A quiz question might well ask: ‘Who has explored and surveyed the most Australian territory?’ The answer is not Burke and Wills, or another famous Australian explorer. It is Sydney 'Syd' Kirkby; a pioneer surveyor who served in the Australian National Antarctic Research Expeditions (ANARE). Kirkby personally surveyed more Antarctic territory than any other explorer – including Scott, Shackleton and Mawson.
In 1956, during Kirkby's first year in Antarctica wintering at Mawson station, surveyors were beginning to develop the technique of using daylight stars to make an astro-fix from rocky features in Antarctica – essential for accurate mapping. Before this, it had been standard practice to use only sun sights which gave rise to many problems in Antarctic conditions. At the time, surveying was heavy work often involving rock climbing on peaks carrying heavy packs laden with equipment.
In what was a pioneering journey, on his first expedition Kirkby was part of a three man party to survey the Prince Charles Mountains with dog sledge teams. In 1960, his party undertook a remarkable 400 km sledging traverse through Enderby Land from the Napier Mountains to Mawson station. He participated in coastal exploration and surveying traverses in the summers of 1961–62, 1962–63 and 1964–65, mapping an extraordinary amount of Antarctic territory.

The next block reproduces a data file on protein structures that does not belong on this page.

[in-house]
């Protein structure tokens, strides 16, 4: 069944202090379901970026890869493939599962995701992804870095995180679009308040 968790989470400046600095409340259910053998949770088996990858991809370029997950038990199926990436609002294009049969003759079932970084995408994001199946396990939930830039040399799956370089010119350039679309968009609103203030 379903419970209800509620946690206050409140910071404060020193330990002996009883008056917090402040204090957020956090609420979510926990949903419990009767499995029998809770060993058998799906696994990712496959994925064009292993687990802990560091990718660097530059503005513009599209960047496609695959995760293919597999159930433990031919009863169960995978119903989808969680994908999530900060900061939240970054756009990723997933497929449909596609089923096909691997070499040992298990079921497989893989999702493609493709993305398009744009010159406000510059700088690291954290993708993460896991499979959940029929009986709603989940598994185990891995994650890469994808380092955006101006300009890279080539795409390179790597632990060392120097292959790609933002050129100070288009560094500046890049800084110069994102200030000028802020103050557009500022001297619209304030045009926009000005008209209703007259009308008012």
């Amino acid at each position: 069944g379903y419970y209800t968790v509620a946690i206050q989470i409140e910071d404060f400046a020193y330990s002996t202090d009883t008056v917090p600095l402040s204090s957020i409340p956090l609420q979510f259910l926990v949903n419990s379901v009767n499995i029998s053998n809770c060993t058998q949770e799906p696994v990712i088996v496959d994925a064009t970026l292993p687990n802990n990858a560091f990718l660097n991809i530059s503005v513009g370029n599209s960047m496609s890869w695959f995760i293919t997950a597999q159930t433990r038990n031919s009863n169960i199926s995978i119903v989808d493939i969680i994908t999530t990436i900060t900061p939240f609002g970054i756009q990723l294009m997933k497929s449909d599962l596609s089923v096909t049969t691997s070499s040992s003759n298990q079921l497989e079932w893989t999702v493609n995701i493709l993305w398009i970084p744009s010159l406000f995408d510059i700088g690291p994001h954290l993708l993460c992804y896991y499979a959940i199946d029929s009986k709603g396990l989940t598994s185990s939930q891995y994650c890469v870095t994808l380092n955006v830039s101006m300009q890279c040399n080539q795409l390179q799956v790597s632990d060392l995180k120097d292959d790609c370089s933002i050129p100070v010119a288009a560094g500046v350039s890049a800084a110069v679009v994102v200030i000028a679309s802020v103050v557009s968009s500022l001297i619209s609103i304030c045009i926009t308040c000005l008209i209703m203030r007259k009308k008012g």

By 1964, the astro-fix had largely been replaced by electronic distance measuring. However, it was still necessary for surveyors to reach the pinnacle of the peak carrying batteries, theodolite and other essential gear. The ‘hardest and longest’ climb of Kirkby's career was on Leckie Range in early 1965. He had to hang off the peak with a rope around his waist to sight his theodolite. During the six-hour climb, a rope broke causing him to fall nine metres with a 40 kg pack. Although injuring his back and neck, he continued the climb and finished the work. Later, he went on to climb Leckie Range a further three times.
Awards and honours
Several Antarctic features bear his name: Mount Kirkby, Kirkby Glacier, Kirkby Shoal and Kirkby Head. Awarded an MBE for services in Antarctica, he also received the Polar Medal in 1957.
Seizing all the Antarctic pioneering opportunities available to him, Kirkby marvelled at his good fortune:
We’d climb a mountain peak and look out and say: 'Wow! In all time, certainly no human being and probably no creature has ever seen it.' It's a funny feeling, It's not a possessive feeling, it's a privileged sort of feeling – 'How did I get this lucky?'